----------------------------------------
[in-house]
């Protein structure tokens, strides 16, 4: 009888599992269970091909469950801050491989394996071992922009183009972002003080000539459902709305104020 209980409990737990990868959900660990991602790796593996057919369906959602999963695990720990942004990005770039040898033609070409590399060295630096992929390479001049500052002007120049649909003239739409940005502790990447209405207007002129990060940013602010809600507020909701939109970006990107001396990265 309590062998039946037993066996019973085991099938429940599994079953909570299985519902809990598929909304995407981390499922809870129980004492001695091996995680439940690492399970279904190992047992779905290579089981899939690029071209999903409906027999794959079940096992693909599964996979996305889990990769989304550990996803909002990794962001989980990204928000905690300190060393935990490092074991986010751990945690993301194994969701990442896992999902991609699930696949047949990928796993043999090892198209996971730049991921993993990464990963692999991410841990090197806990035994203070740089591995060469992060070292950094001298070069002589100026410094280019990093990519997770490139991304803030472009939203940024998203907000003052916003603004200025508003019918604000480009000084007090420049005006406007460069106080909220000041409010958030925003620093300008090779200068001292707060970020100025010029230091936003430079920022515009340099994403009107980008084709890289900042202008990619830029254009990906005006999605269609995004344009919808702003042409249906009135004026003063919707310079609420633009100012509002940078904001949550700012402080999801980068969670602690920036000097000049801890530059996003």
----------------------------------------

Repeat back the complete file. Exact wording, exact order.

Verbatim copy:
[in-house]
């Protein structure tokens, strides 16, 4: 009888599992269970091909469950801050491989394996071992922009183009972002003080000539459902709305104020 209980409990737990990868959900660990991602790796593996057919369906959602999963695990720990942004990005770039040898033609070409590399060295630096992929390479001049500052002007120049649909003239739409940005502790990447209405207007002129990060940013602010809600507020909701939109970006990107001396990265 309590062998039946037993066996019973085991099938429940599994079953909570299985519902809990598929909304995407981390499922809870129980004492001695091996995680439940690492399970279904190992047992779905290579089981899939690029071209999903409906027999794959079940096992693909599964996979996305889990990769989304550990996803909002990794962001989980990204928000905690300190060393935990490092074991986010751990945690993301194994969701990442896992999902991609699930696949047949990928796993043999090892198209996971730049991921993993990464990963692999991410841990090197806990035994203070740089591995060469992060070292950094001298070069002589100026410094280019990093990519997770490139991304803030472009939203940024998203907000003052916003603004200025508003019918604000480009000084007090420049005006406007460069106080909220000041409010958030925003620093300008090779200068001292707060970020100025010029230091936003430079920022515009340099994403009107980008084709890289900042202008990619830029254009990906005006999605269609995004344009919808702003042409249906009135004026003063919707310079609420633009100012509002940078904001949550700012402080999801980068969670602690920036000097000049801890530059996003």